Baltic, Banks, Estonia, Financial Services

International Internet Magazine. Baltic States news & analytics Wednesday, 19.06.2019, 22:20

Estonian FSA: Intl cooperation of FSAs has taken on new dimensions

BC, Tallinn, 17.05.2019.Print version
Chairman of the management board of the Estonian Financial Supervision Authority (FSA) Kilvar Kessler in a presentation made in parliament said that the international cooperation of FSAs has taken on new dimensions and drew the attention of MPs to the insufficiency of monetary fines in the finance sector.

"Last year can boldly be labeled as the year that the importance of hindering money laundering stepped onto the stage. The withdrawal of the activity license of Versobank on the basis of an application submitted by the Financial Supervision Authority in 2018 due to a serious breach of the norms of hindering money laundering was a precedent that brought on a change of paradigm in the whole of Europe," Kessler said in a presentation made to the Riigikogu regarding the FSA's activity last year.


"It appeared that many European banks were linked with risky non-resident business in ways in which their control systems were not able to identify or manage the risks. The Financial Supervision Authority was one of the first to start tidying up the field already in 2014," the head of the FSA said.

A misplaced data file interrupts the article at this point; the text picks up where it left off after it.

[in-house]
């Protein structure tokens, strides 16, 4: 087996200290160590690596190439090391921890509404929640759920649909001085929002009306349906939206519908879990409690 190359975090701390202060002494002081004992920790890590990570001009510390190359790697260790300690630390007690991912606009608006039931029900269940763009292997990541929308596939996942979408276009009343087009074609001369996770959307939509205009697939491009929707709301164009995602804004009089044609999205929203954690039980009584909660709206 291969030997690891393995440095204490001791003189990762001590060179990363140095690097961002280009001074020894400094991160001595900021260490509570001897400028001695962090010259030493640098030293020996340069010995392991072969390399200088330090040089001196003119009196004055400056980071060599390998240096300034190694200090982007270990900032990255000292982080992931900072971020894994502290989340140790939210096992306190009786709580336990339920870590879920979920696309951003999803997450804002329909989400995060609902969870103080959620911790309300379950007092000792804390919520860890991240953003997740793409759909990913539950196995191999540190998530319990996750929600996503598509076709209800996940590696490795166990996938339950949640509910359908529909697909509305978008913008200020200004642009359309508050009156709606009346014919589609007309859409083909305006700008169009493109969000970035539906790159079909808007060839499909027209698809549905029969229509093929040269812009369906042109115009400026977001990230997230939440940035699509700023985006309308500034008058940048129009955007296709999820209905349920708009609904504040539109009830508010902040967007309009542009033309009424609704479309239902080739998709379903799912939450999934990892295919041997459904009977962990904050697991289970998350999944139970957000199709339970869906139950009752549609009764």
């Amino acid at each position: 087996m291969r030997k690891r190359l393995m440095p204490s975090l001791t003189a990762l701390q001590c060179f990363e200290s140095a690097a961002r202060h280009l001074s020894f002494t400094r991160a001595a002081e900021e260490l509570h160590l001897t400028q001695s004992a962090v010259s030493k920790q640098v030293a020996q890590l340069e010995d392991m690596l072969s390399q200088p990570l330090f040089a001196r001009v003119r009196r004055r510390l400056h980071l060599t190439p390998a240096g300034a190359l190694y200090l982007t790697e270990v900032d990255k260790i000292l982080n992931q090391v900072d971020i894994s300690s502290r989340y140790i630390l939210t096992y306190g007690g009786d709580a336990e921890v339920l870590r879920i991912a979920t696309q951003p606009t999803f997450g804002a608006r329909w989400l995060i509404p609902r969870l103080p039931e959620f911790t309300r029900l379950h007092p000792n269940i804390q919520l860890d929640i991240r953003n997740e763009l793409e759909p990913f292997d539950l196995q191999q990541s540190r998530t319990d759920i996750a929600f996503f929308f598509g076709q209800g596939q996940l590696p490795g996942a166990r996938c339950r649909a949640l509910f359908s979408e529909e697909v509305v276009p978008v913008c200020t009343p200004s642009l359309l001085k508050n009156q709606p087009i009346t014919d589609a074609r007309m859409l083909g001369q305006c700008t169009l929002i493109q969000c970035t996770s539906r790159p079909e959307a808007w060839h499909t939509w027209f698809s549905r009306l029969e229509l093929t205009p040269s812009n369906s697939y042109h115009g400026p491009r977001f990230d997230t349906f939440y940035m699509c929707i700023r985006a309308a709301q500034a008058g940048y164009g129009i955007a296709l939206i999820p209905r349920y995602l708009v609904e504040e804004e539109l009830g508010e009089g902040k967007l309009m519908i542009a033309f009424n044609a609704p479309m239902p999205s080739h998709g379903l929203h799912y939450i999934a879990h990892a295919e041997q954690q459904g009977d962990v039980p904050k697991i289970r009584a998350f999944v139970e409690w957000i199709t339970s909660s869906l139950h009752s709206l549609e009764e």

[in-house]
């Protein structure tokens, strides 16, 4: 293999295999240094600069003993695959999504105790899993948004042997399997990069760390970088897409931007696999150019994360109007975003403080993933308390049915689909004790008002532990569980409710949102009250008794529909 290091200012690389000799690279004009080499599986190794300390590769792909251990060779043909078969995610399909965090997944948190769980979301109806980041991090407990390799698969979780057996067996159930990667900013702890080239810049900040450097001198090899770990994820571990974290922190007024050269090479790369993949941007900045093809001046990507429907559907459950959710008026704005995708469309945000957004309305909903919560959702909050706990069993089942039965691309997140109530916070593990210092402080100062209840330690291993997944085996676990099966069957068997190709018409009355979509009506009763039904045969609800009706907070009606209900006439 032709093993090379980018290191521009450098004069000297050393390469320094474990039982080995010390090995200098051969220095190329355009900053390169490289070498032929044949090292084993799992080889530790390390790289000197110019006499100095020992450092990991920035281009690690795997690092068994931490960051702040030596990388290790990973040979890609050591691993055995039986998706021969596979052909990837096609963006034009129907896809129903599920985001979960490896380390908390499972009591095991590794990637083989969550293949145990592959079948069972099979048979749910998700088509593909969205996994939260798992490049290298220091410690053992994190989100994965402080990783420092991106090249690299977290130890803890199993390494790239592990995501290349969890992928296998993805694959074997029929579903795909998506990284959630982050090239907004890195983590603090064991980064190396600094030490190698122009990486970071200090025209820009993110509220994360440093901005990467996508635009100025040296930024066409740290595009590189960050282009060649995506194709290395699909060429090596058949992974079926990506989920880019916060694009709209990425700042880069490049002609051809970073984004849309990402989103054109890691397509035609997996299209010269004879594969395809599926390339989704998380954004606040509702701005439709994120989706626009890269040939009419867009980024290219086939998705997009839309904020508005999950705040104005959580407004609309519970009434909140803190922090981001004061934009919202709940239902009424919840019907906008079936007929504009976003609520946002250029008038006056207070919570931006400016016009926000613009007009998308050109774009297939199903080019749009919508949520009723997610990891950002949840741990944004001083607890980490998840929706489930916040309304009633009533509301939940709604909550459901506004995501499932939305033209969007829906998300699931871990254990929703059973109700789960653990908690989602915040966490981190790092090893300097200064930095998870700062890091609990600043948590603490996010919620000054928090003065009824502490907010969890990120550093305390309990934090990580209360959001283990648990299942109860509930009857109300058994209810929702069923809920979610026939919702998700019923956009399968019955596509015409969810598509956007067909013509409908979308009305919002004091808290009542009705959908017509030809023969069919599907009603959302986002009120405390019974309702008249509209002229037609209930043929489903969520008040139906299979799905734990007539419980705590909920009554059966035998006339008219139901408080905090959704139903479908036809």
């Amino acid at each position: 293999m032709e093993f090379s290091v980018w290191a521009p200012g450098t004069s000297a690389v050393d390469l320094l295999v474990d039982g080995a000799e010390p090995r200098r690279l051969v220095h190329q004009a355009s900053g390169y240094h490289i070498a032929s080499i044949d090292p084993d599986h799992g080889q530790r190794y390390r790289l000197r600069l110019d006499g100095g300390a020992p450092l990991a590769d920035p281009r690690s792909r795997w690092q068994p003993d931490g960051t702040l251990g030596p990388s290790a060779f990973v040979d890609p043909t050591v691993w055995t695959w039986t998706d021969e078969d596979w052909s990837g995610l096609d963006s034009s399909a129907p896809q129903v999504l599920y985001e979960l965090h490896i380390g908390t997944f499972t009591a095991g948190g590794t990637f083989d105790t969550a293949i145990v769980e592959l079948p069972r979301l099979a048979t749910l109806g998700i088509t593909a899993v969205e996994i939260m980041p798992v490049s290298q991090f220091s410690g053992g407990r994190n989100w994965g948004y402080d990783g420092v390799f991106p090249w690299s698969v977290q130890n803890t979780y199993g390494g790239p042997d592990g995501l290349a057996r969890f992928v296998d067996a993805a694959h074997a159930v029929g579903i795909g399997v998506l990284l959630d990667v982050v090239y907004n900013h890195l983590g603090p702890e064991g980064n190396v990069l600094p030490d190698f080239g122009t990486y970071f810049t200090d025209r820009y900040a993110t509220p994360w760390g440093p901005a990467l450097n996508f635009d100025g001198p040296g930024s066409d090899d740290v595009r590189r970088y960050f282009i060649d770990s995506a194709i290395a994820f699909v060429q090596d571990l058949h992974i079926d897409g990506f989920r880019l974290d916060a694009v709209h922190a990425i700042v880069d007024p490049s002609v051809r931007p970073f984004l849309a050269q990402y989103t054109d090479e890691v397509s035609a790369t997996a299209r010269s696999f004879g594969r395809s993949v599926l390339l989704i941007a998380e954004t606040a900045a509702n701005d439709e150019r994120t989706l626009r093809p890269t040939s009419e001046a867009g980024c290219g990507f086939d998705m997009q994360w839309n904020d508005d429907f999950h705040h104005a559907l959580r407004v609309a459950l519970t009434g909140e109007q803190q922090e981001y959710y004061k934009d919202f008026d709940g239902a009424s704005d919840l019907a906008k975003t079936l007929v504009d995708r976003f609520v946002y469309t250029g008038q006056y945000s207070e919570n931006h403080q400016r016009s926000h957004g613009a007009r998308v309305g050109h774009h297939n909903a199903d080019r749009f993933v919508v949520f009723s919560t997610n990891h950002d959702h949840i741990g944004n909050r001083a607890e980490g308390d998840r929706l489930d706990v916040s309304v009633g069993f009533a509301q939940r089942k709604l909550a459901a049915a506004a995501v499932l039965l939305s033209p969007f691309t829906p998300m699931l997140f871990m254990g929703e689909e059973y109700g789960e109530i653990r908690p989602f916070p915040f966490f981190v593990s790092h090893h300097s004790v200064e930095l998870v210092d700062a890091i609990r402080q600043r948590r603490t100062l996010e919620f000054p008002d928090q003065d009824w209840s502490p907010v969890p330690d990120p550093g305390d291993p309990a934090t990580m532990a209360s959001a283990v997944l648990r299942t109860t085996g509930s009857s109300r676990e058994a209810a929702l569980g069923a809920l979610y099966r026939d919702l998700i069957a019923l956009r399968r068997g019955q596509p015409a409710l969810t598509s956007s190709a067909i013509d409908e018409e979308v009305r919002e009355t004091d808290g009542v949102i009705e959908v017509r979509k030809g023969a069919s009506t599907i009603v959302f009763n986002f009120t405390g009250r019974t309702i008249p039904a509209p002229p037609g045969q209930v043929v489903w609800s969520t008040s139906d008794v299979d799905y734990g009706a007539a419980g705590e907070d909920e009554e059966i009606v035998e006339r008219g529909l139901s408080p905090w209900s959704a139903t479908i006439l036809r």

Kessler said that even though this is not the primary task of financial supervision by law, the FSA will continue to treat hindering money laundering and the financing of terrorism in the financial sector very seriously in the future as well. At that, the watchdog will continue deepening both domestic as well as international cooperation.


One example of the new dimensions of international cooperation is the theoretical regional financial crisis prepared by the FSAs and crisis management institutions of the Baltic and Scandinavian countries and the European Union at the end of last year and rehearsed at the beginning of this year. "Similarly to the defense forces, the financial supervision authorities also hold the good practice of testing their capabilities every once in a while. The results of the exercise have by now been analyzed, the bottlenecks filtered and the participants have been given feedback. Estonian institutions that participated in the exercise did their jobs well," Kessler said.


The head of the FSA also drew the MPs' attention to the insufficiency of monetary fines in the financial sector. "Since 2004 already, we have consistently pointed out to partners that the monetary penalties in the financial sector are not effective. While they have risen from 3,200 euros to 32,000 euros and in some cases even up to 400,000 euros over time, these figures are not discouraging enough when it comes namely to large professional financial mediators," he said.


According to Kessler, the fines should be high enough that excessive risk-taking and violation of law is not worth it. In addition, it must be possible to use fines to demand compensation for the violation of public good.






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